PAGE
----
ExpectedException (JUnit API), Are you using junit4 test runner? @Test annotation will not work if you are using junit3 test runner. Check the version you are using. Secondly, the recommended​  We can use JUnit 4 @Test annotation expected attribute to define the expected exception thrown by the test method. @Test(expected = Exception.class) public void test() throws Exception { Foo foo = new Foo(); foo.foo(); } JUnit 4 Assert Exception Message. If we want to test exception message, then we will have to use ExpectedException rule. Below is a complete example showing how to test exception as well as exception message.

If you're using Kotlin, you can take advantage of reified types to avoid passing the Exception subclass as an argument:

inline fun <reified T : Exception> assertThrows(runnable: () -> Any?) {
    try {
        runnable.invoke()
    } catch (e: Throwable) {
        if (e is T) {
            return
        }
        Assert.fail("expected ${T::class.qualifiedName} but caught " +
            "${e::class.qualifiedName} instead")
    }
    Assert.fail("expected ${T::class.qualifiedName}")
}

@Test
fun exampleTest() {
    val a = arrayOf(1, 2, 3)
    assertThrows<IndexOutOfBoundsException> {
        a[5]
    }
}

Use NUnit Assert.Throws method or ExpectedException attribute , And finally, if other than expected exception is thrown the test will fail but not with the assertion error as we would expect. For example, the following test: Test Exception in JUnit 5 - using assertThrows () method JUnit 5 provides the assertThrows () method that asserts a piece of code throws an exception of an expected type and returns the exception: assertThrows (Class<T> expectedType, Executable executable, String message)

With junit3 the following might help.

public static void assertThrows(Class<? extends Throwable> expected,
        Runnable runnable) {
    try {
        runnable.run();
    } catch (Throwable t) {
        if (!expected.isInstance(t)) {
            Assert.fail("Unexpected Throwable thrown.");
        }
        return;
    }
    Assert.fail("Expecting thrown Throwable but none thrown.");
}

public static void assertNoThrow(Runnable runnable) {
    try {
        runnable.run();
    } catch (Throwable t) {
        Assert.fail("Throwable was unexpectedly thrown.");
    }
}

JUnit Assert Exception - JUnit 5 and JUnit 4, Asserts that {@code runnable} throws an exception when invoked. If it does not, @Test public void testInvalidLike() { assertThrows(PrestoException.class,  Answers: Assert won’t work in Android because most of the time a person isn’t running in debug mode, but rather some optimized code. Thus, the proper solution is to manually throw an exception, with code like this: if (obj==null) throw new AssertionError ("Object cannot be null");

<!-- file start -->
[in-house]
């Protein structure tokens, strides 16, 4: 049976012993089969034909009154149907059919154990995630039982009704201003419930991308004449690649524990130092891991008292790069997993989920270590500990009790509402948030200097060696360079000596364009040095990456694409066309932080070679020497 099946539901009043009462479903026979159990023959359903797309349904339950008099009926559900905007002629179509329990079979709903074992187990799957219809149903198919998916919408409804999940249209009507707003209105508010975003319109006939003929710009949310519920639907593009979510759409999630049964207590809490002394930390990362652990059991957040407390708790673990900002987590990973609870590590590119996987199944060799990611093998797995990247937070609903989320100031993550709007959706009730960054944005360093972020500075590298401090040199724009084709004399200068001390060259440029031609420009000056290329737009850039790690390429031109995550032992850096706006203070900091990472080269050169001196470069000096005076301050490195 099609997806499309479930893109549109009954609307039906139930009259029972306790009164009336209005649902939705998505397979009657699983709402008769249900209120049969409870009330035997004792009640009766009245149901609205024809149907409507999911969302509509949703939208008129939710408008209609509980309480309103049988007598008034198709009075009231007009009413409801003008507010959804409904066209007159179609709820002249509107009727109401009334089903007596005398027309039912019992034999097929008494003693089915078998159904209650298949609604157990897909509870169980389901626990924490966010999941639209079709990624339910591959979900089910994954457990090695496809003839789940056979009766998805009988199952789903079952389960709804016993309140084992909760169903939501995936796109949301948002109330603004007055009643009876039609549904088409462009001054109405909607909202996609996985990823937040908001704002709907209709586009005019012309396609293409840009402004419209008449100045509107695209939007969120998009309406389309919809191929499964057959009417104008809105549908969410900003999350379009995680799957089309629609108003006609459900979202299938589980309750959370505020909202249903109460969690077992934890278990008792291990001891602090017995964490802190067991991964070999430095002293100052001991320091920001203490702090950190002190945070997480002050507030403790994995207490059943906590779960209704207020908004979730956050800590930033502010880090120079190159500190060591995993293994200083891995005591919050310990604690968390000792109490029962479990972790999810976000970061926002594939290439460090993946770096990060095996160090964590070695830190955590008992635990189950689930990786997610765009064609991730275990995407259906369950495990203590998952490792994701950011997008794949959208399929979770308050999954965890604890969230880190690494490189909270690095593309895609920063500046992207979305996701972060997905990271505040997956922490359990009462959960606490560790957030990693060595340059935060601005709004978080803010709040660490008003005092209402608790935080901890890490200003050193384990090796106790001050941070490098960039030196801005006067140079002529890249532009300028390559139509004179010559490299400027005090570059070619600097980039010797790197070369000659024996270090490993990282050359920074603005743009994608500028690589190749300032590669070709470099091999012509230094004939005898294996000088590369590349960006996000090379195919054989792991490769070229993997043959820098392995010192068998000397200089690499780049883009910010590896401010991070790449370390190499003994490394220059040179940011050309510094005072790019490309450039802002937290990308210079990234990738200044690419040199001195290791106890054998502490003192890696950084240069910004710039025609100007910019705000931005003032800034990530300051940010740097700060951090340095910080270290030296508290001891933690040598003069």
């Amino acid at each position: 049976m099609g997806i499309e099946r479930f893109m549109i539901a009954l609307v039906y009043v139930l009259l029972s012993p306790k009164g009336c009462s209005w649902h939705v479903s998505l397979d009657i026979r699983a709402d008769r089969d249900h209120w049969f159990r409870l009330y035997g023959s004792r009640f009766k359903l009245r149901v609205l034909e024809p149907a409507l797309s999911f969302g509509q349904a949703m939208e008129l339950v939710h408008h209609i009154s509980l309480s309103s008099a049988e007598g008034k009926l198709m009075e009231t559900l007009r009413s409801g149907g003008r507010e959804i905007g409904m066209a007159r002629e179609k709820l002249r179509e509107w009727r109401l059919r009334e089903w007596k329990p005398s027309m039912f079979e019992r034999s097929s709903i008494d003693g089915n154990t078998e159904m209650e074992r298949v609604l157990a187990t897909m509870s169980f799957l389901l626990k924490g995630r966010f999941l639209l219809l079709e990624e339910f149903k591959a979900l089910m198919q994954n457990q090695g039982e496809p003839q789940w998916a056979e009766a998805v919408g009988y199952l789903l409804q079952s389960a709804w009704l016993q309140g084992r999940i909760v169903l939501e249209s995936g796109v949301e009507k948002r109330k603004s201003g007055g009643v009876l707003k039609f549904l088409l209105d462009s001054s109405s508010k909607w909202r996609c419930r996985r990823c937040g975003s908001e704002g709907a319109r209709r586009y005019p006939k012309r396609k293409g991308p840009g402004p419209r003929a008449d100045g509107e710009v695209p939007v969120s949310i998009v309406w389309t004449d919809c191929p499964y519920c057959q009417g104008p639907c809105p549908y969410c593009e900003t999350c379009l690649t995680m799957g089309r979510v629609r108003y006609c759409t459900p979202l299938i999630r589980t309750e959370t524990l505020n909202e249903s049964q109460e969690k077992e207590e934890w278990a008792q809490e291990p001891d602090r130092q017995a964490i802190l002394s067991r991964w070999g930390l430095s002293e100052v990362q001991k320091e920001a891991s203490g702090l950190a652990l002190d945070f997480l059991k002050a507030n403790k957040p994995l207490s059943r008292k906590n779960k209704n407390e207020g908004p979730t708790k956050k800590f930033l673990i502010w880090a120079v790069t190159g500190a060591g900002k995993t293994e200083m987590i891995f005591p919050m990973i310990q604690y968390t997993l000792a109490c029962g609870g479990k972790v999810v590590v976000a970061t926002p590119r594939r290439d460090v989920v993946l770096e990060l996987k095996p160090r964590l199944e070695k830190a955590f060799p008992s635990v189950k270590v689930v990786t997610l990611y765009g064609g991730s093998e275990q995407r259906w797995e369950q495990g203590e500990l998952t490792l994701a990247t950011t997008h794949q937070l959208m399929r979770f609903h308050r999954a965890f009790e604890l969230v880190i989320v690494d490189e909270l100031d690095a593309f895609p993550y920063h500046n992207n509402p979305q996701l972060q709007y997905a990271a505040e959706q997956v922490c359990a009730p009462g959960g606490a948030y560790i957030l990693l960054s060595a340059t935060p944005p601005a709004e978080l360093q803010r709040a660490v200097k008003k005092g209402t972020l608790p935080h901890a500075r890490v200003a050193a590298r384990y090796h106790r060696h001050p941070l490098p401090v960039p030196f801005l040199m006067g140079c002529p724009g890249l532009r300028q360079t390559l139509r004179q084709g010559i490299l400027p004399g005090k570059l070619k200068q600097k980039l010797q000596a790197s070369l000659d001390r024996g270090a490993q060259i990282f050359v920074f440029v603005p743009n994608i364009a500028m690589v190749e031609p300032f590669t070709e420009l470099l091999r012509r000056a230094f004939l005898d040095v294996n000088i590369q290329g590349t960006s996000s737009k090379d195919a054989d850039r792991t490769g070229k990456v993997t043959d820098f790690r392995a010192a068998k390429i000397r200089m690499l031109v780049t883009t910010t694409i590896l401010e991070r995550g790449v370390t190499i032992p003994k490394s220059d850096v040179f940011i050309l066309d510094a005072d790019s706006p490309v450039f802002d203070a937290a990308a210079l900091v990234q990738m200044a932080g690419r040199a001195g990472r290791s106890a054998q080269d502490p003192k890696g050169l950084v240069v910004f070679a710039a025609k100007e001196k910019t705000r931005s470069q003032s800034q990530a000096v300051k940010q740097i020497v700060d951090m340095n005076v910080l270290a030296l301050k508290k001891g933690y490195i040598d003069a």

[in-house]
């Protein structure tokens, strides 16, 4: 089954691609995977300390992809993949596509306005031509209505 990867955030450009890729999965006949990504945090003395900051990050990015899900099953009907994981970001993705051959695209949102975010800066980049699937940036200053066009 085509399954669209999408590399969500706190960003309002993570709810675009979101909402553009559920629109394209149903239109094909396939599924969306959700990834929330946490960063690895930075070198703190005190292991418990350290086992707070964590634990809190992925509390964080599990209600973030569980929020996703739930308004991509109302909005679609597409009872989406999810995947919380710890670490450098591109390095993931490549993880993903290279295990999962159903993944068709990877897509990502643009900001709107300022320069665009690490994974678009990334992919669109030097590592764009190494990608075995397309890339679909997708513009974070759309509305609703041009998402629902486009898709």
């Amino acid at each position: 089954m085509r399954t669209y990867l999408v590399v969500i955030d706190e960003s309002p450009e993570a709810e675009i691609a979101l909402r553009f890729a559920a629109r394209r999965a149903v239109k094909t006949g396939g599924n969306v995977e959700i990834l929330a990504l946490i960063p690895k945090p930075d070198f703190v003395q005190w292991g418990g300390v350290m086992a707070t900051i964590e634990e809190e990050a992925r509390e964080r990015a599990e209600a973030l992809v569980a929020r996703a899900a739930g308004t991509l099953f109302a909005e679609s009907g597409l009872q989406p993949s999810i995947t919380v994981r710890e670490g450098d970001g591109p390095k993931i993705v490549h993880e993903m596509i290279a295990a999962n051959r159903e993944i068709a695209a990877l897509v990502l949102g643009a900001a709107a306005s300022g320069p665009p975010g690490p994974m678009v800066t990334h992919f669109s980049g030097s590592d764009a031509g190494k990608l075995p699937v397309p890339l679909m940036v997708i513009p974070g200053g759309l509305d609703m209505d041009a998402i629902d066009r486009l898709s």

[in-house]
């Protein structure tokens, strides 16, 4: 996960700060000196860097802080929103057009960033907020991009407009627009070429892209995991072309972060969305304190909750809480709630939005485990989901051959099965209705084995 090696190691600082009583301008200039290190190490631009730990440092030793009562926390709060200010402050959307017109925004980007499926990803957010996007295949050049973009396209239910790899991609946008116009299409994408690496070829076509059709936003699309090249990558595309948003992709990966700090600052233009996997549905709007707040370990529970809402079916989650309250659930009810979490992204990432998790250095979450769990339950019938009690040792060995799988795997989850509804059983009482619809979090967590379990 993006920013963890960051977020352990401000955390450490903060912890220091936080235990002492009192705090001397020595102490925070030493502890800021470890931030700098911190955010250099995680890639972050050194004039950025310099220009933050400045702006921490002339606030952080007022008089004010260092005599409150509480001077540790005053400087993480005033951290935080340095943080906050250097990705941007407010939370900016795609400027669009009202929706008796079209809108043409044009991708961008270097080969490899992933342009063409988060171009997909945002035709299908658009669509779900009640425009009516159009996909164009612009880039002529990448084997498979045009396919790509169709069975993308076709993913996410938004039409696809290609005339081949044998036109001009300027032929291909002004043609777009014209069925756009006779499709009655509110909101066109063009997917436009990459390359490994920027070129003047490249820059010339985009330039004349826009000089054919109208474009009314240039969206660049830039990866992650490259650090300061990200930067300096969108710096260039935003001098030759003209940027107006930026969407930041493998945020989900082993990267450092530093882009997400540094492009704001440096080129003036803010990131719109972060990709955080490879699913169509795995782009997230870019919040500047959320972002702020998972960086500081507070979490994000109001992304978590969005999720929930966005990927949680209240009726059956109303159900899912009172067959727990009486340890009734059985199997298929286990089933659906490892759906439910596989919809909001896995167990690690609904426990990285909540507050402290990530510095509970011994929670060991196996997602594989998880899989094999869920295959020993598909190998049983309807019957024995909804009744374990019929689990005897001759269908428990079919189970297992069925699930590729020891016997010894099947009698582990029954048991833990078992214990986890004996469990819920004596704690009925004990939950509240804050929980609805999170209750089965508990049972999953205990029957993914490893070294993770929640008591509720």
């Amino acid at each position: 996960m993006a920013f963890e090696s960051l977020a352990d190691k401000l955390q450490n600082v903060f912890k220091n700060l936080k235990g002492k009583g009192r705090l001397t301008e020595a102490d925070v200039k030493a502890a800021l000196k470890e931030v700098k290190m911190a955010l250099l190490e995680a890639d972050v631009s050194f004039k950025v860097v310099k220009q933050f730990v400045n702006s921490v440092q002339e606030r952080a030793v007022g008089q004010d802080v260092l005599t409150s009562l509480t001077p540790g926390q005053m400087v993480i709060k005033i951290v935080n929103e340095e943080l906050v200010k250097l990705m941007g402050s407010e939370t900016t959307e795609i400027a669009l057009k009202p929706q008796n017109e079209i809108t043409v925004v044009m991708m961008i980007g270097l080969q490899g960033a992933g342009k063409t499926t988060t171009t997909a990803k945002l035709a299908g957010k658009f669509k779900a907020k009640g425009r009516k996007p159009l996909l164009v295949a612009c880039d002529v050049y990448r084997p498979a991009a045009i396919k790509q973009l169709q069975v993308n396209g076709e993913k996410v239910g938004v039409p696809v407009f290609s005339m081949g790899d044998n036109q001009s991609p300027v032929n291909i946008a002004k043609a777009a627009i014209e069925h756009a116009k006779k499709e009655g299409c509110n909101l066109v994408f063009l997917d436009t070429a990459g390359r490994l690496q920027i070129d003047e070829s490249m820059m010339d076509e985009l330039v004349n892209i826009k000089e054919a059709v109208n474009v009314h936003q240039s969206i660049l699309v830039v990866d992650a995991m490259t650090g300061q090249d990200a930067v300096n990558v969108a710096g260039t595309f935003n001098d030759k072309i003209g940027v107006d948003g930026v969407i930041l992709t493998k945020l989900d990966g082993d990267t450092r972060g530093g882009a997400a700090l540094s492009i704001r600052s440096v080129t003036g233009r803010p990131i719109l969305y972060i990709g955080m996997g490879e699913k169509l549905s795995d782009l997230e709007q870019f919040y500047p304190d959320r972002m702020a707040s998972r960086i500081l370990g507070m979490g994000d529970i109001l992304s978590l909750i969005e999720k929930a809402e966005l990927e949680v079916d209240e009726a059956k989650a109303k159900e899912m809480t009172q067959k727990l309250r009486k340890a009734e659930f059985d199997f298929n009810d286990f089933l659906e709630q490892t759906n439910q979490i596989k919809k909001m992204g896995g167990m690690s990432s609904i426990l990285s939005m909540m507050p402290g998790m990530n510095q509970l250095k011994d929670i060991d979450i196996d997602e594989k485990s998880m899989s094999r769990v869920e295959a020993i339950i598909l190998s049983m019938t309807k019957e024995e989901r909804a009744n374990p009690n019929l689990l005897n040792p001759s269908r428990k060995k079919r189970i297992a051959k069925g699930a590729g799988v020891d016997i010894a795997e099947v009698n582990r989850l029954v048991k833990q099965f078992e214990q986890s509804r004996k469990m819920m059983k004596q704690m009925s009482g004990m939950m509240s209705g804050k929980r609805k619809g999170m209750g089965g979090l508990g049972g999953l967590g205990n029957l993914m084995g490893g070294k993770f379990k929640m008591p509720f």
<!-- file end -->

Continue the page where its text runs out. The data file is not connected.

How to test assert throws exception in Android, @Test public void throwsExceptionWithSpecificType() the expected exception your test is successful when such an exception is thrown and it fails if a different  When using JUnit 4, we can simply use the expected attribute of the @Test annotation to declare we expect an exception to be thrown anywhere in the annotated test method. As a result, the test will fail if the specified exception isn't thrown when the test is run and will pass if it's thrown: 1 2

‍ How to test assert throws exception in Android, Unit tests are used to verify that a piece of code operates as the developer expects it to. Sometimes, that means checking that the code throws  Write code in the test class that will cause the trigger to ' addError ()'. b. Surround the above test class code with try - catch. c . Assert that an exception is thrown and that the exception message is the same one you created with ' addError ()'.

Exception testing, Example using @test(expected). Let's understand exception testing by creating a Java class with a method throwing an exception. You will  We can also configure Spy to throw an exception the same way we did with the mock: @Test(expected = NullPointerException.class) public void givenSpy_whenConfigNonVoidRetunMethodToThrowEx_thenExIsThrown() { MyDictionary dict = new MyDictionary(); MyDictionary spy = Mockito.spy(dict); when(spy.getMeaning(anyString())) .thenThrow(NullPointerException.class); spy.getMeaning("word"); }

Comments
  • Android is using a 3.x version of junit so it seems there is no other way - except to include junit4 and switch to this from the Android junit.
  • I just ran this with the junit:4.12 and figured that exception.expectMessage("Icon is null, not a file, or doesn't exist."); does not fail the test if expected message does not match.
  • I'm not sure assertThrowsException is quite right. The Throwable from the first Assert.fail will be caught and in the certain event it is not an instance of the intended exception class the next Assert.fail will fire.